Patchwork Hearts

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I had been waiting to share this story on the first day of spring. But due to travel, I missed it by a day. Oh well, happy spring!

 

 

Patchwork Hearts

Growing up, I always wanted the same kind of life my parents had. Their love for one another was like a river, to an observer it looked calm and maybe even boring but just underneath the surface it was powerful, with a current strong enough to carry them through every rock and obstacle they encountered. Together they ran the farm, raised five children and had enough love for everyone.

I was a bit of an odd child but my parents never treated me as such. I spent a lot of time with the animals on the farm and a lot of time with my mom in the kitchen. Cooking was her favorite thing to do for her family and I found it peaceful to watch her work. I’d sit and talk with her while she pitted cherries and rolled out dough, stealing little tastes here and there. My brothers and sisters always seemed to be doing something else. I was never outgoing enough to keep up with them. It didn’t bother me though, I always spent my time exactly where I wanted to spend it.

One day, when I was about nine or ten I noticed odd, fuzzy, colors on my mom’s chest. I thought at first she had spilled something on her shirt. When I asked her about it she had no idea what I was talking about and looked down at her blouse repeatedly trying to dust off whatever she thought I was seeing. I thought maybe something was wrong with my eyes and told her to nevermind.

Throughout the day my brothers and sisters wondered through the house and I saw nothing strange on them, but when my dad came in I was shocked to see the same fuzzy colors on his chest, exactly the same as mom’s. I didn’t speak of it and for weeks I just watched. The colors never faded or changed and over time I began to see colors in front of other people. It was years later when I realized I was seeing love.

My older sister began dating a boy when she was seventeen and I saw new colors start to appear on her chest just over her heart. Not long after, whenever her boyfriend came by I saw the same colors and pattern forming on his heart as well. I observed their relationship quietly and watched as their colors became brighter until one day when hers started to fade and new colors began to form in another place on her heart as she fell in love with someone else. Each love left its mark.

I knew people with multiple colors on their hearts from many loves had and lost, and so the day I saw the fuzzy hue of pink and violet forming on the chest of my best guy friend I knew he was falling in love with me. I hesitated to let our love grow because I had made it known I wanted to stay close to where I grew up and run my own farm as my parents had done. He on the other hand had always dreamed of being a business man in a city away from the Appalachian mountains we called home. In spite of our concerns, our love deepened and when he proposed he assured me he would be happy on a farm as long as he was with me. And for a while, he was.

It seemed like everything we tried to do was an uphill battle. Getting the loan for the farm was a nearly insurmountable feat, as was restoring the old farmhouse we bought. Then working the land itself. Bills piled up faster than the crops could grow but I stayed optimistic. I was so sure our love would see us through this rough patch of life and once we were through it, happiness was just around the corner.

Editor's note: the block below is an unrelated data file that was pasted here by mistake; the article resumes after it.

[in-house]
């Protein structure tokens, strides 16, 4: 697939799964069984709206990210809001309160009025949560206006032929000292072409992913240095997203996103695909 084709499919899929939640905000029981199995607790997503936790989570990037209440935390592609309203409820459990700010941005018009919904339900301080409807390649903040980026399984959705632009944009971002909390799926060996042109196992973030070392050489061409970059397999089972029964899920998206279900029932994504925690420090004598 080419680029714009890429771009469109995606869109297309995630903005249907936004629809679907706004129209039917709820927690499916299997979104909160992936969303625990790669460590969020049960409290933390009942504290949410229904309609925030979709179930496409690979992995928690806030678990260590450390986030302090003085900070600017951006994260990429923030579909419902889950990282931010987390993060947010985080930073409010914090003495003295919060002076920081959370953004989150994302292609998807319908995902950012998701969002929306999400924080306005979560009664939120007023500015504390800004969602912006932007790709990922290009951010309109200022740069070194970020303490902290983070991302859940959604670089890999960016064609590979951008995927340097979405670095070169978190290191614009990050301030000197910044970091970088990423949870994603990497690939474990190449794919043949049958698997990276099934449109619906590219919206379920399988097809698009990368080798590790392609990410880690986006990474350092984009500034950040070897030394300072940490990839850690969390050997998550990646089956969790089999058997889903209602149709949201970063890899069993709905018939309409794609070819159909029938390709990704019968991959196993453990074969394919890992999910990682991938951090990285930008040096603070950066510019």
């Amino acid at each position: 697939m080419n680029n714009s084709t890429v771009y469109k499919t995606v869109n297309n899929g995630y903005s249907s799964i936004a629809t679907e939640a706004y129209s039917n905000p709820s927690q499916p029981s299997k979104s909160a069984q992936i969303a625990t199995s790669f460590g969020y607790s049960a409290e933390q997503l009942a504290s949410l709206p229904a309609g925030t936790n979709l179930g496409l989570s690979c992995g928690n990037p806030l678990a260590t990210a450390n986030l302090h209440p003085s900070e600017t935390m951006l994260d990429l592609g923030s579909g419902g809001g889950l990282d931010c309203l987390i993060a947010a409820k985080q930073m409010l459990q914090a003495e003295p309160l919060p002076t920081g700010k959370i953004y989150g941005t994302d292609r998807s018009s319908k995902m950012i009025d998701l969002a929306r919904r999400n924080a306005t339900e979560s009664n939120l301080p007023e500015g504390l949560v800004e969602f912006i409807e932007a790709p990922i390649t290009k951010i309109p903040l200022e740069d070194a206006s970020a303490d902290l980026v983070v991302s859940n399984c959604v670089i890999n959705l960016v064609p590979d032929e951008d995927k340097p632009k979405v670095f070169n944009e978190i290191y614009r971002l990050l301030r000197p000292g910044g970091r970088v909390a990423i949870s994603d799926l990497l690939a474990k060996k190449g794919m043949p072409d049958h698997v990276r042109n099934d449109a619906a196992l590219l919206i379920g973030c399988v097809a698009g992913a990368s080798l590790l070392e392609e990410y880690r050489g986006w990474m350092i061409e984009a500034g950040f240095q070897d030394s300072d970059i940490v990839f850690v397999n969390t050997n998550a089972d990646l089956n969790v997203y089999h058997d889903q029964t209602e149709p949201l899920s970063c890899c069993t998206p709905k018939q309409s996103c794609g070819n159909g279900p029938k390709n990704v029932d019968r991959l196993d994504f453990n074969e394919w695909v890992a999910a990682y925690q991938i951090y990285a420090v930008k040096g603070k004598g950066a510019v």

Even though times were hard we still loved each other and through that love, we had two daughters who brought me joy like I had never known. Along with joy though, children bring responsibility and a need for steady income. My husband worked hard on the farm spending daylight to darkness working his fingers to the bone, sometimes almost literally. Anytime I tried to help him in the fields or barn he sent me back to the house, saying that work wasn’t cut out for me. I appreciated the concern but I knew I wasn’t as fragile as he believed.

It didn’t happen overnight. It happened over years. It happened so slowly I was able to steady myself for it coming. I watched the colors of his love for me slowly fade as he began to resent me. I had my contentment in our daughters, but he was always out on the farm and his little time with us was spent hurridly gulping down meals or falling asleep in his chair before bed. This was never the life he wanted. Maybe I should have tried harder to make him love me again, but I didn’t. Maybe I should have told him to leave sooner. But I thought I couldn’t make it without him and so I watched his love for me die and I let it, until one day when our colors were just a scrap of what once was.

I wasn’t surprised when one morning I woke up in an empty bed. He was often out and gone when I got up in the mornings, but this morning something was different.

I started the coffee pot and looked in on the girl’s they were up already playing with their dolls.

“Have you all seen your dad?” I asked.

They told me he came in their room and kissed them on the head before daylight. It was what woke them up.

A short time later, a knock at the door confirmed my suspicion. It was Hal, one of our farm hands. He was wondering if my husband was sick since he hadn’t made it outside yet. I did my best to choke back my tears but a single one escaped and rolled down my cheek.

I was quiet for a minute as I thought about what to say, what to do. I straightened my spine and pulled back my shoulders and did the only thing I could do.

“Hal,” I said. “He’s not here, and I don’t think he’s coming back. I need you to show me how to run the farm.”